How to achieve fashion-like look like these pics..

Discussion in 'Photography Beginners' Forum' started by tinkerbell50404, Jul 7, 2006.

  1. tinkerbell50404

    tinkerbell50404 TPF Noob!

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    I have a digital Olympus SP-500 UZ. Just wondering if it is even possible to achieve fashion-like style photography.

    How would I be able to achieve looks like the pictures below?

    http://ashlee.us/components/com_akogallery/img_pictures/shoot6_20050519_-187577528.jpg
    The light behind her, yet no shadow on her face. Was a flash used?
    A reflector used?

    http://www.sweetkisses.us/albums/newofficial/05.jpg
    Is this all natural lighting here? Is there any special specifications the camera should be on to achieve this? Any flash, reflector?
     
  2. markc

    markc TPF Noob!

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    They are very different looks, and personally I think the first one is a bit lacking. Her face is in shadow. It's not bad, but could really use some fill-flash or bounce light. It looks like they had to lighten the image so that her face wouldn't be dark, and this killed the contrast.

    In the second one, it's mostly natural light, but that bit of shine on her shoulder makes me think that they may have used a large reflector or softbox on a strobe as fill.

    BTW, I believe there's a forum rule not to post images that you haven't taken yourself. It's cool to link to them, though.

    And welcome to the board! :D
     
  3. Philip Weir

    Philip Weir TPF Noob!

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    If I was trying to get the above effects. I would use:
    Shot [1] Simply a large flash onto the background from the left, maybe a reflector on the front, but I suspect not, then expose for the subject and let the background burn out.
    Shot [2] Straight available light on a semi bright day.
     
  4. JamesD

    JamesD Between darkrooms

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    I'm no expert on lighting, but I've been doing some reading lately since it's one of my weak areas. So... I'll make my barely-educated comments.

    In the first shot, some soft light, from a reflector or a softbox type deal, would help bring out her features and clothing, and reduce the overpowering glare around her--particularly around her face and hair. I personally think (I think) that soft, even, front-lighting from somewhere near the position of the camera, at least laterally, and possibly from either above or below the camera, would be ideal. As it is, it looks like all the light is coming from directly behind her, with whatever frontlighting is provided coming from reflections from the wall behind the photographer--and, as MarkC pointed out, the image appears to have been lightened to compensate for the extreme contrast. She's underexposed; her legs have no detail whatsoever. If film, this image would have a high-contrast range negative, with the light behind her at near maximum density, and her legs at virtually no density. And yes, a flash could be used, but I'm not sure how just yet, because I'm currently reading up on flash and light ratios and such things.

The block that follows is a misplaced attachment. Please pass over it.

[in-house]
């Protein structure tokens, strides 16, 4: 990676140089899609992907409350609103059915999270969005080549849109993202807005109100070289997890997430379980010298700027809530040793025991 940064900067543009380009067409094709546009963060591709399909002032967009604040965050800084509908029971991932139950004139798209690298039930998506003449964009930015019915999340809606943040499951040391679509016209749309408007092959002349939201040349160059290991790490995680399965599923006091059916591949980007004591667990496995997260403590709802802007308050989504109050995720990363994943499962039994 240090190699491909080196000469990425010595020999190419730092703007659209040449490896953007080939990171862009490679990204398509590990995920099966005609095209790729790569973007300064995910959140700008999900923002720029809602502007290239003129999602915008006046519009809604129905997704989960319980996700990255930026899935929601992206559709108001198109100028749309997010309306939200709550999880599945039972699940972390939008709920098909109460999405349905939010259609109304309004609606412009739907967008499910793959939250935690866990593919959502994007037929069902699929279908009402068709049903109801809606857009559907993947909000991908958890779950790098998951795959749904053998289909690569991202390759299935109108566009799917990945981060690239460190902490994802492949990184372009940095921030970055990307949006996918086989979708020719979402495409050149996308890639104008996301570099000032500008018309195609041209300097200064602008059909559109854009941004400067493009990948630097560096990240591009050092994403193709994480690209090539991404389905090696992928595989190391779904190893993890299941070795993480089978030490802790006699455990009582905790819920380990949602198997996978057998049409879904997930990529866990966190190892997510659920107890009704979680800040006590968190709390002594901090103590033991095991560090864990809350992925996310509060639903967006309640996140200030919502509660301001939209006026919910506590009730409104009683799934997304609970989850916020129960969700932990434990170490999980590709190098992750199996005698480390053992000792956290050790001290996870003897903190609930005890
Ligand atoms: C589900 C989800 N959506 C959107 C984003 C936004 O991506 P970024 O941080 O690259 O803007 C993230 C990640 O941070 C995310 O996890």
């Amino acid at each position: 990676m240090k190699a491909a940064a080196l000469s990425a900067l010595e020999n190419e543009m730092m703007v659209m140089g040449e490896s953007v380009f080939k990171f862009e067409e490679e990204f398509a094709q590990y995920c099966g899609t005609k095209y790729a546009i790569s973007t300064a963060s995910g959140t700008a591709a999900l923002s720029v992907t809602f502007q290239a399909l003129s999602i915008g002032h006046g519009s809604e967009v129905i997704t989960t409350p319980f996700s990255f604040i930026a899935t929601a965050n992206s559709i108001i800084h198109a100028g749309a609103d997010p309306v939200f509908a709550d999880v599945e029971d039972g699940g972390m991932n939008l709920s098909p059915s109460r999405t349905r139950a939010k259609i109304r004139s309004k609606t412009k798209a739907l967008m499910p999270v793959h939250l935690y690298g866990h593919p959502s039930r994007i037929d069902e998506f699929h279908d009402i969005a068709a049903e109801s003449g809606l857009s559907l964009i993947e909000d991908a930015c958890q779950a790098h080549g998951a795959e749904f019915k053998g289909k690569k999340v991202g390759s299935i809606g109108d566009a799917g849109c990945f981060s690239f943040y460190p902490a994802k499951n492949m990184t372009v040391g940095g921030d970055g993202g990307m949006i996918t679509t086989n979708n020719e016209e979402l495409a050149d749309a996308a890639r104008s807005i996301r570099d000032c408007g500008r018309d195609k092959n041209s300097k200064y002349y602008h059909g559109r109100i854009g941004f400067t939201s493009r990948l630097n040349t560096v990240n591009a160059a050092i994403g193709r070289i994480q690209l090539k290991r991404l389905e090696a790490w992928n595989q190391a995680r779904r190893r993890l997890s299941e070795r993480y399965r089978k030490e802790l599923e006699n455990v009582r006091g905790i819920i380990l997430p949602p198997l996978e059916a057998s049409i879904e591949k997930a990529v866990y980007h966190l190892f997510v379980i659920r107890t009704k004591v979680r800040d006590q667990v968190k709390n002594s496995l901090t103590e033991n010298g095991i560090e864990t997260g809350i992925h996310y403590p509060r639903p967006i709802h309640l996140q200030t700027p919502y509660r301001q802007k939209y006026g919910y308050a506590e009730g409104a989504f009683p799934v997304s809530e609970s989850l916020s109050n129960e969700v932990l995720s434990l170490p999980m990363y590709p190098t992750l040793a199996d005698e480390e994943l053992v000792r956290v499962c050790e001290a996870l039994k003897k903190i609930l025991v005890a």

With the second image, it appears that the light is coming from above, behind, and slightly to the left of the camera. It looks like sunlight to me (especially considering the setting) from a somewhat overcast sky. It's possible that another light source was located to the right of the camera, and probably a bit above the subject, pointed down. If there was, then I think it would have been a large light source, like a softbox, or the overcast sky.

    What I've been reading says to try to figure out what lights are used and where, based on the shadows and highlights... their depths, positions, and borders.

    Anyway, if I'm wrong, someone please say so, becuase I'm interested in this one, too. Lighting control is my biggest weak area (next to composition).
     
  5. Digital Matt

    Digital Matt alter ego: Analog Matt

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    I agree, but I'd add that possibly in the second shot, a reflector was used, because her face is very well illuminated, and it might be a gold reflector, because she's pretty warm toned. (although, it IS Jessica Simpson with a major fake tan so)
     
  6. KevinR

    KevinR TPF Noob!

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    Yeah I would have to agree with a warming reflecter on the second shot.

    With a little bit of imagination, you could achieve pretty good results with your camera. An example of working with very little is Terry Richardson. He will often shoot with a cheap point & shoot and get paid big money for his work.
     
  7. LWW

    LWW TPF Noob!

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    #1 isn't working. #2 was also achieved by shooting wide open.

    LWW
     

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